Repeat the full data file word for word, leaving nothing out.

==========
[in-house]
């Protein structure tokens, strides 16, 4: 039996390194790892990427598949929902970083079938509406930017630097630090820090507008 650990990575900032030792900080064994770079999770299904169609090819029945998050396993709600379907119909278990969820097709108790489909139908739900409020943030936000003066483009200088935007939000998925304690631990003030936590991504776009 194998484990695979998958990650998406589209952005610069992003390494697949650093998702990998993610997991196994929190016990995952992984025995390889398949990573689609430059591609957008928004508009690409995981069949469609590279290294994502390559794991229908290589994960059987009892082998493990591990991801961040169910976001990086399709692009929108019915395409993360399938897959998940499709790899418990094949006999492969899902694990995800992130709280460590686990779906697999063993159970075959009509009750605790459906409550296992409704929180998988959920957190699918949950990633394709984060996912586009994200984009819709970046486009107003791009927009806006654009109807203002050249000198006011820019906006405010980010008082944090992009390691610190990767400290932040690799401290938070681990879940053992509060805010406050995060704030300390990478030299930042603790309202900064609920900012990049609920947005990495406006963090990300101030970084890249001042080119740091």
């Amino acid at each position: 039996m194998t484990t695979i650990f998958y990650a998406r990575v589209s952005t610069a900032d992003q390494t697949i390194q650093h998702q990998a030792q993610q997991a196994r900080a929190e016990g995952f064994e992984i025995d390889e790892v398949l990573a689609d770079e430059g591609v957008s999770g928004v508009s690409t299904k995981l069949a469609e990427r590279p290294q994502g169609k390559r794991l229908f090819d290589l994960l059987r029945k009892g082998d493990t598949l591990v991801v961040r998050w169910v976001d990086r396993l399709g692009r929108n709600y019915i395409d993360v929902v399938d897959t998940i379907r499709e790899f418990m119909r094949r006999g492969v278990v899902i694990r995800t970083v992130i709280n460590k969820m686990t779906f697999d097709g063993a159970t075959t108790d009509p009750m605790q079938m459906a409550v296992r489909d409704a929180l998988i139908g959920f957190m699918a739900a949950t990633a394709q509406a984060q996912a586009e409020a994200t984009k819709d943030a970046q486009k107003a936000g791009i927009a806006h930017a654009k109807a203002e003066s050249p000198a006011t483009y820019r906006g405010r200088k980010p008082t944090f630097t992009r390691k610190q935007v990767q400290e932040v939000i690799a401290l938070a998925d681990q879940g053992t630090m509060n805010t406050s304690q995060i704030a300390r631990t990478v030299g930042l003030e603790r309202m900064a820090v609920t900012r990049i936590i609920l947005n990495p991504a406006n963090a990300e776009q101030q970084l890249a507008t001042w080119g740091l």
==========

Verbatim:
[in-house]
């Protein structure tokens, strides 16, 4: 039996390194790892990427598949929902970083079938509406930017630097630090820090507008 650990990575900032030792900080064994770079999770299904169609090819029945998050396993709600379907119909278990969820097709108790489909139908739900409020943030936000003066483009200088935007939000998925304690631990003030936590991504776009 194998484990695979998958990650998406589209952005610069992003390494697949650093998702990998993610997991196994929190016990995952992984025995390889398949990573689609430059591609957008928004508009690409995981069949469609590279290294994502390559794991229908290589994960059987009892082998493990591990991801961040169910976001990086399709692009929108019915395409993360399938897959998940499709790899418990094949006999492969899902694990995800992130709280460590686990779906697999063993159970075959009509009750605790459906409550296992409704929180998988959920957190699918949950990633394709984060996912586009994200984009819709970046486009107003791009927009806006654009109807203002050249000198006011820019906006405010980010008082944090992009390691610190990767400290932040690799401290938070681990879940053992509060805010406050995060704030300390990478030299930042603790309202900064609920900012990049609920947005990495406006963090990300101030970084890249001042080119740091």
């Amino acid at each position: 039996m194998t484990t695979i650990f998958y990650a998406r990575v589209s952005t610069a900032d992003q390494t697949i390194q650093h998702q990998a030792q993610q997991a196994r900080a929190e016990g995952f064994e992984i025995d390889e790892v398949l990573a689609d770079e430059g591609v957008s999770g928004v508009s690409t299904k995981l069949a469609e990427r590279p290294q994502g169609k390559r794991l229908f090819d290589l994960l059987r029945k009892g082998d493990t598949l591990v991801v961040r998050w169910v976001d990086r396993l399709g692009r929108n709600y019915i395409d993360v929902v399938d897959t998940i379907r499709e790899f418990m119909r094949r006999g492969v278990v899902i694990r995800t970083v992130i709280n460590k969820m686990t779906f697999d097709g063993a159970t075959t108790d009509p009750m605790q079938m459906a409550v296992r489909d409704a929180l998988i139908g959920f957190m699918a739900a949950t990633a394709q509406a984060q996912a586009e409020a994200t984009k819709d943030a970046q486009k107003a936000g791009i927009a806006h930017a654009k109807a203002e003066s050249p000198a006011t483009y820019r906006g405010r200088k980010p008082t944090f630097t992009r390691k610190q935007v990767q400290e932040v939000i690799a401290l938070a998925d681990q879940g053992t630090m509060n805010t406050s304690q995060i704030a300390r631990t990478v030299g930042l003030e603790r309202m900064a820090v609920t900012r990049i936590i609920l947005n990495p991504a406006n963090a990300e776009q101030q970084l890249a507008t001042w080119g740091l």